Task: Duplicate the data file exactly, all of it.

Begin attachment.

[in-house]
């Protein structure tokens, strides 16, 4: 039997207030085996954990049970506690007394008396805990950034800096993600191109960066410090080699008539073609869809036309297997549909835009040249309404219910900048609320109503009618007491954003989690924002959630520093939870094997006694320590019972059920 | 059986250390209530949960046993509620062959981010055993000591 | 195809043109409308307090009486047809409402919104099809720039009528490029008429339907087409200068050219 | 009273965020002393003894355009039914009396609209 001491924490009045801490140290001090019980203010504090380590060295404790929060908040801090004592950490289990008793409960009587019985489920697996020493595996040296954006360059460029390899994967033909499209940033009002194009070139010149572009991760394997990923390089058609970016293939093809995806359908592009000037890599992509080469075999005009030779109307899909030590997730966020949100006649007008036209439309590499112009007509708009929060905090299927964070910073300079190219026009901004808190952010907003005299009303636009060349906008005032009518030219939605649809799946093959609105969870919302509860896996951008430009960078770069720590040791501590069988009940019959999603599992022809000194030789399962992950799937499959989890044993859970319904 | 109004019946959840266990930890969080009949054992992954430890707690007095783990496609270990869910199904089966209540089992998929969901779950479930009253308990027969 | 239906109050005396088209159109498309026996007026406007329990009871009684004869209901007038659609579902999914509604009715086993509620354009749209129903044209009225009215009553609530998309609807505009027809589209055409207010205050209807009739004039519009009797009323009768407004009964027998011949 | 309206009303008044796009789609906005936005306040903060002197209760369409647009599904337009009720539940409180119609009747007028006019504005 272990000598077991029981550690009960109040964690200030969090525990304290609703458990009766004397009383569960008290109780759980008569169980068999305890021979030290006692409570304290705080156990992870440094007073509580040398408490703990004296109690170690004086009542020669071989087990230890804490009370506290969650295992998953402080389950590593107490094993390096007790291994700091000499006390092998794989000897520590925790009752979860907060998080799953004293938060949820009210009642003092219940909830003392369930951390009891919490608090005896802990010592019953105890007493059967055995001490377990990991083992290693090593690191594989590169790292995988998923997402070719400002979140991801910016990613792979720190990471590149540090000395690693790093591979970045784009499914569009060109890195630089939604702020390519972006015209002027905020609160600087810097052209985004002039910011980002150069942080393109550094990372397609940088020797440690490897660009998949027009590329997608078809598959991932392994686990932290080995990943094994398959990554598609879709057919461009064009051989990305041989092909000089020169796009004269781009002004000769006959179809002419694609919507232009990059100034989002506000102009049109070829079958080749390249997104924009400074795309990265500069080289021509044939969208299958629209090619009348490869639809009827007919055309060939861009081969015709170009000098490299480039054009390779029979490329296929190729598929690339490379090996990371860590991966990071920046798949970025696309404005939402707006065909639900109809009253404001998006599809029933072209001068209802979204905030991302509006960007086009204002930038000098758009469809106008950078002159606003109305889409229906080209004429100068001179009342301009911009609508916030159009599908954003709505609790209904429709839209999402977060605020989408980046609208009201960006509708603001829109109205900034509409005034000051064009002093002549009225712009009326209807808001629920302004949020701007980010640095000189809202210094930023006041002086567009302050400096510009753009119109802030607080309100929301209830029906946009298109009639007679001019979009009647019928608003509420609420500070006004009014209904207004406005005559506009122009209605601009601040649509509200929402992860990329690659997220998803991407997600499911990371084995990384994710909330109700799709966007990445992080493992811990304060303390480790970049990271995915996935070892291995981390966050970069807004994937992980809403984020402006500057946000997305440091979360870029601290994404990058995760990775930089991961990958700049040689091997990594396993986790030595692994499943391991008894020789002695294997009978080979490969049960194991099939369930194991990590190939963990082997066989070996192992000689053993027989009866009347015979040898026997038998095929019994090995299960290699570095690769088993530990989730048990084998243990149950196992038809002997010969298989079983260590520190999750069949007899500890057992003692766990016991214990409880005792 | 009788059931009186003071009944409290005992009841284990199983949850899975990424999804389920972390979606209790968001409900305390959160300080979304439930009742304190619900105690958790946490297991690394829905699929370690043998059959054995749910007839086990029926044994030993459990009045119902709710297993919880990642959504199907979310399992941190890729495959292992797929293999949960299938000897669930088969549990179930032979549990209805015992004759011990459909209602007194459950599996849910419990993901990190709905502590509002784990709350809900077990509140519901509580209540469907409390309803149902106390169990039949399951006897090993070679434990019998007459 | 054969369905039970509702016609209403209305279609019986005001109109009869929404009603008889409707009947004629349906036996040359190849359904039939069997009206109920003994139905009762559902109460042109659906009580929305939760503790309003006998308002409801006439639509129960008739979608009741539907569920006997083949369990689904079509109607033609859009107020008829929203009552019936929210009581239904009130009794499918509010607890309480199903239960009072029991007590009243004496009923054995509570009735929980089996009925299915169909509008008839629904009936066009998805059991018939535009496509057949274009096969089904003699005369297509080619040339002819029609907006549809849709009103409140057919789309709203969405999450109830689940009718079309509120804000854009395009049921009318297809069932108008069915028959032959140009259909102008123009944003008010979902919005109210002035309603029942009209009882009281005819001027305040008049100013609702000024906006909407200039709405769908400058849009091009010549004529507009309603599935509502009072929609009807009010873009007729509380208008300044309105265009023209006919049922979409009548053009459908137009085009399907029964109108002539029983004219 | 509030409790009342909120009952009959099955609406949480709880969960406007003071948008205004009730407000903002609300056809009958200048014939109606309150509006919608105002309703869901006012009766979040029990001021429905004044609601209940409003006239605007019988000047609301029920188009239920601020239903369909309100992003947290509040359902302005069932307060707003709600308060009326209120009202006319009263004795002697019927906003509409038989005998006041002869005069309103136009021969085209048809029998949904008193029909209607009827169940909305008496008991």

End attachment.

[in-house]
């Protein structure tokens, strides 16, 4: 039997207030085996954990049970506690007394008396805990950034800096993600191109960066410090080699008539073609869809036309297997549909835009040249309404219910900048609320109503009618007491954003989690924002959630520093939870094997006694320590019972059920 | 059986250390209530949960046993509620062959981010055993000591 | 195809043109409308307090009486047809409402919104099809720039009528490029008429339907087409200068050219 | 009273965020002393003894355009039914009396609209 001491924490009045801490140290001090019980203010504090380590060295404790929060908040801090004592950490289990008793409960009587019985489920697996020493595996040296954006360059460029390899994967033909499209940033009002194009070139010149572009991760394997990923390089058609970016293939093809995806359908592009000037890599992509080469075999005009030779109307899909030590997730966020949100006649007008036209439309590499112009007509708009929060905090299927964070910073300079190219026009901004808190952010907003005299009303636009060349906008005032009518030219939605649809799946093959609105969870919302509860896996951008430009960078770069720590040791501590069988009940019959999603599992022809000194030789399962992950799937499959989890044993859970319904 | 109004019946959840266990930890969080009949054992992954430890707690007095783990496609270990869910199904089966209540089992998929969901779950479930009253308990027969 | 239906109050005396088209159109498309026996007026406007329990009871009684004869209901007038659609579902999914509604009715086993509620354009749209129903044209009225009215009553609530998309609807505009027809589209055409207010205050209807009739004039519009009797009323009768407004009964027998011949 | 309206009303008044796009789609906005936005306040903060002197209760369409647009599904337009009720539940409180119609009747007028006019504005 272990000598077991029981550690009960109040964690200030969090525990304290609703458990009766004397009383569960008290109780759980008569169980068999305890021979030290006692409570304290705080156990992870440094007073509580040398408490703990004296109690170690004086009542020669071989087990230890804490009370506290969650295992998953402080389950590593107490094993390096007790291994700091000499006390092998794989000897520590925790009752979860907060998080799953004293938060949820009210009642003092219940909830003392369930951390009891919490608090005896802990010592019953105890007493059967055995001490377990990991083992290693090593690191594989590169790292995988998923997402070719400002979140991801910016990613792979720190990471590149540090000395690693790093591979970045784009499914569009060109890195630089939604702020390519972006015209002027905020609160600087810097052209985004002039910011980002150069942080393109550094990372397609940088020797440690490897660009998949027009590329997608078809598959991932392994686990932290080995990943094994398959990554598609879709057919461009064009051989990305041989092909000089020169796009004269781009002004000769006959179809002419694609919507232009990059100034989002506000102009049109070829079958080749390249997104924009400074795309990265500069080289021509044939969208299958629209090619009348490869639809009827007919055309060939861009081969015709170009000098490299480039054009390779029979490329296929190729598929690339490379090996990371860590991966990071920046798949970025696309404005939402707006065909639900109809009253404001998006599809029933072209001068209802979204905030991302509006960007086009204002930038000098758009469809106008950078002159606003109305889409229906080209004429100068001179009342301009911009609508916030159009599908954003709505609790209904429709839209999402977060605020989408980046609208009201960006509708603001829109109205900034509409005034000051064009002093002549009225712009009326209807808001629920302004949020701007980010640095000189809202210094930023006041002086567009302050400096510009753009119109802030607080309100929301209830029906946009298109009639007679001019979009009647019928608003509420609420500070006004009014209904207004406005005559506009122009209605601009601040649509509200929402992860990329690659997220998803991407997600499911990371084995990384994710909330109700799709966007990445992080493992811990304060303390480790970049990271995915996935070892291995981390966050970069807004994937992980809403984020402006500057946000997305440091979360870029601290994404990058995760990775930089991961990958700049040689091997990594396993986790030595692994499943391991008894020789002695294997009978080979490969049960194991099939369930194991990590190939963990082997066989070996192992000689053993027989009866009347015979040898026997038998095929019994090995299960290699570095690769088993530990989730048990084998243990149950196992038809002997010969298989079983260590520190999750069949007899500890057992003692766990016991214990409880005792 | 009788059931009186003071009944409290005992009841284990199983949850899975990424999804389920972390979606209790968001409900305390959160300080979304439930009742304190619900105690958790946490297991690394829905699929370690043998059959054995749910007839086990029926044994030993459990009045119902709710297993919880990642959504199907979310399992941190890729495959292992797929293999949960299938000897669930088969549990179930032979549990209805015992004759011990459909209602007194459950599996849910419990993901990190709905502590509002784990709350809900077990509140519901509580209540469907409390309803149902106390169990039949399951006897090993070679434990019998007459 | 054969369905039970509702016609209403209305279609019986005001109109009869929404009603008889409707009947004629349906036996040359190849359904039939069997009206109920003994139905009762559902109460042109659906009580929305939760503790309003006998308002409801006439639509129960008739979608009741539907569920006997083949369990689904079509109607033609859009107020008829929203009552019936929210009581239904009130009794499918509010607890309480199903239960009072029991007590009243004496009923054995509570009735929980089996009925299915169909509008008839629904009936066009998805059991018939535009496509057949274009096969089904003699005369297509080619040339002819029609907006549809849709009103409140057919789309709203969405999450109830689940009718079309509120804000854009395009049921009318297809069932108008069915028959032959140009259909102008123009944003008010979902919005109210002035309603029942009209009882009281005819001027305040008049100013609702000024906006909407200039709405769908400058849009091009010549004529507009309603599935509502009072929609009807009010873009007729509380208008300044309105265009023209006919049922979409009548053009459908137009085009399907029964109108002539029983004219 | 509030409790009342909120009952009959099955609406949480709880969960406007003071948008205004009730407000903002609300056809009958200048014939109606309150509006919608105002309703869901006012009766979040029990001021429905004044609601209940409003006239605007019988000047609301029920188009239920601020239903369909309100992003947290509040359902302005069932307060707003709600308060009326209120009202006319009263004795002697019927906003509409038989005998006041002869005069309103136009021969085209048809029998949904008193029909209607009827169940909305008496008991």